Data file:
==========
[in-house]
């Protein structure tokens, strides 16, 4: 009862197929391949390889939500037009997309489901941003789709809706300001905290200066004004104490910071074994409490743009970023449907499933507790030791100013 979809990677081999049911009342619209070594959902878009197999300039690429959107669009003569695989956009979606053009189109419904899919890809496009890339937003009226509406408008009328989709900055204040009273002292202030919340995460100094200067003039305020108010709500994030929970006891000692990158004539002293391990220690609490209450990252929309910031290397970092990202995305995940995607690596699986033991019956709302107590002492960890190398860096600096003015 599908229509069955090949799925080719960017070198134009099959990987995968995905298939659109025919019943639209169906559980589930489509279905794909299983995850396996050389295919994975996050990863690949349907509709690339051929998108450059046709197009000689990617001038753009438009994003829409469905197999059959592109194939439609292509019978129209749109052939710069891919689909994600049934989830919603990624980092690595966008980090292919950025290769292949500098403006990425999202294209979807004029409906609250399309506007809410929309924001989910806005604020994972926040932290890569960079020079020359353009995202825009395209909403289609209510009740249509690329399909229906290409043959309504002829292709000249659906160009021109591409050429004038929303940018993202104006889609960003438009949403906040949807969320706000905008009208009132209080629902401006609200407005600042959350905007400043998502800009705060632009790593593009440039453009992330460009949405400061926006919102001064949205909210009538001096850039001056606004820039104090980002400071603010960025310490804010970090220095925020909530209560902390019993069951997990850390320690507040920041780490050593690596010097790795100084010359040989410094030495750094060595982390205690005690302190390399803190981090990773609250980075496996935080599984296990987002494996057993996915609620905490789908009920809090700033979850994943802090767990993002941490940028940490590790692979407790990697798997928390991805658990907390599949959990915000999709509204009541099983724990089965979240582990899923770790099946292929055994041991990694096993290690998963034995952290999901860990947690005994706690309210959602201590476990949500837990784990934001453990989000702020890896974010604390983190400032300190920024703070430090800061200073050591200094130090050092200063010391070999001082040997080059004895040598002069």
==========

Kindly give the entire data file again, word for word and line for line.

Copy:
[in-house]
């Protein structure tokens, strides 16, 4: 009862197929391949390889939500037009997309489901941003789709809706300001905290200066004004104490910071074994409490743009970023449907499933507790030791100013 979809990677081999049911009342619209070594959902878009197999300039690429959107669009003569695989956009979606053009189109419904899919890809496009890339937003009226509406408008009328989709900055204040009273002292202030919340995460100094200067003039305020108010709500994030929970006891000692990158004539002293391990220690609490209450990252929309910031290397970092990202995305995940995607690596699986033991019956709302107590002492960890190398860096600096003015 599908229509069955090949799925080719960017070198134009099959990987995968995905298939659109025919019943639209169906559980589930489509279905794909299983995850396996050389295919994975996050990863690949349907509709690339051929998108450059046709197009000689990617001038753009438009994003829409469905197999059959592109194939439609292509019978129209749109052939710069891919689909994600049934989830919603990624980092690595966008980090292919950025290769292949500098403006990425999202294209979807004029409906609250399309506007809410929309924001989910806005604020994972926040932290890569960079020079020359353009995202825009395209909403289609209510009740249509690329399909229906290409043959309504002829292709000249659906160009021109591409050429004038929303940018993202104006889609960003438009949403906040949807969320706000905008009208009132209080629902401006609200407005600042959350905007400043998502800009705060632009790593593009440039453009992330460009949405400061926006919102001064949205909210009538001096850039001056606004820039104090980002400071603010960025310490804010970090220095925020909530209560902390019993069951997990850390320690507040920041780490050593690596010097790795100084010359040989410094030495750094060595982390205690005690302190390399803190981090990773609250980075496996935080599984296990987002494996057993996915609620905490789908009920809090700033979850994943802090767990993002941490940028940490590790692979407790990697798997928390991805658990907390599949959990915000999709509204009541099983724990089965979240582990899923770790099946292929055994041991990694096993290690998963034995952290999901860990947690005994706690309210959602201590476990949500837990784990934001453990989000702020890896974010604390983190400032300190920024703070430090800061200073050591200094130090050092200063010391070999001082040997080059004895040598002069």